8

I work for a small company with a flat structure, with our company president as the lone official manager. There are ~25 employees.

Several years ago a pair of coworkers (let's go with Alice and Bob) started a relationship. During the time of their relationship Alice had a increasingly antagonist relationship with another coworker (Charlie). One whom Alice must work directly with (they are in the same department).

After a workplace disagreement between Alice and Charlie, Bob actually called Charlie at home to discuss his unhappiness with the way Charlie was treating his partner Alice.

It is my judgement that - given what I know and can verify - disagreements at work may have been many and with emotion but not necessarily unprofessional (to that point). I may not have complete information.

The call at home only led to further problems. Last week the company president met in private with Alice and Charlie to discuss a recent disagreement. It got heated. Past the level that I would consider professional. It may have been the only time that I can remember in 11 years with the company that the president ever raised his voice back. This was mostly the president and Charlie.

That being said, I do not believe the president intended to fire/remove anyone. But today he fired Charlie, apparently because Alice or Bob stated that they did not feel safe.

Given what has happened, I am concerned that a disagreement between a coworker and either Alice or Bob would be at risk of involving the other partner again and it getting personal (someone else getting a call at home). Do I have the right to ask my boss if this has been addressed? It is common knowledge at work this occurred.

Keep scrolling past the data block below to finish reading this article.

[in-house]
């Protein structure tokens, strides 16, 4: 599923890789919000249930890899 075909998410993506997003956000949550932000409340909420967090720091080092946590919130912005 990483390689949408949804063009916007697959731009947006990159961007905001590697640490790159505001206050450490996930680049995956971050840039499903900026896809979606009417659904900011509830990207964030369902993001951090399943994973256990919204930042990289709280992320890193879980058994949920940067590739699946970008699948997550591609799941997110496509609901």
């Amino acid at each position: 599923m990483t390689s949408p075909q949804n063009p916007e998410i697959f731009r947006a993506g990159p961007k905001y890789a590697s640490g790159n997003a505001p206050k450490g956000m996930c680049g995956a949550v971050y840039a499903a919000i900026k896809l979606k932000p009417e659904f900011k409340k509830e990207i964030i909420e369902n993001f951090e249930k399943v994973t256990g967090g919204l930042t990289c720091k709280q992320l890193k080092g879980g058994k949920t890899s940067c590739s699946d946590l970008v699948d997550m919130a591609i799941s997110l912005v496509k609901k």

After the termination I do not feel as comfortable dealing with either of them now. How can I address this?

  • To address a couple of folks: Formally, my relationship is simply as a coworker. It may be important to know that I've been at the company for 11 years. It's doubled in size during that time. I believe in its future and want to make my career here. The company president is near retirement age. So I worry about anything that can have long-term negative effects within the building. I recognize there may be nothing reasonable to do (or at least I can do), as mxyzplk answered (very well) below. – BMM May 20 '14 at 12:58
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Stay the hell out of it.

Especially in small companies like this, "professional HR decisions" and the like are way secondary to all kinds of relationships - family, sexual, etc. If you don't think Charlie got what he deserved, that's a valid opinion to have and one to not bring up around work unless you want to get drug into those politics.

I worked for a small publishing company where many and various people had gotten married, an IT department where the VP and a director had been married and now were divorced, etc. - and there is exactly zero upside to getting involved in any of the drama. At best, take it as a big "stay away" sign - you may be right in feeling less comfortable dealing with either of them now, because you know what they can do when riled. So decide to cope, or avoid them, or look for a different job eventually. But there is no officious-style "manager and HR" solution to this in a company of that size.

  • 9
    Drugs are bad, don't get dragged into drugs. – Styphon May 20 '14 at 6:25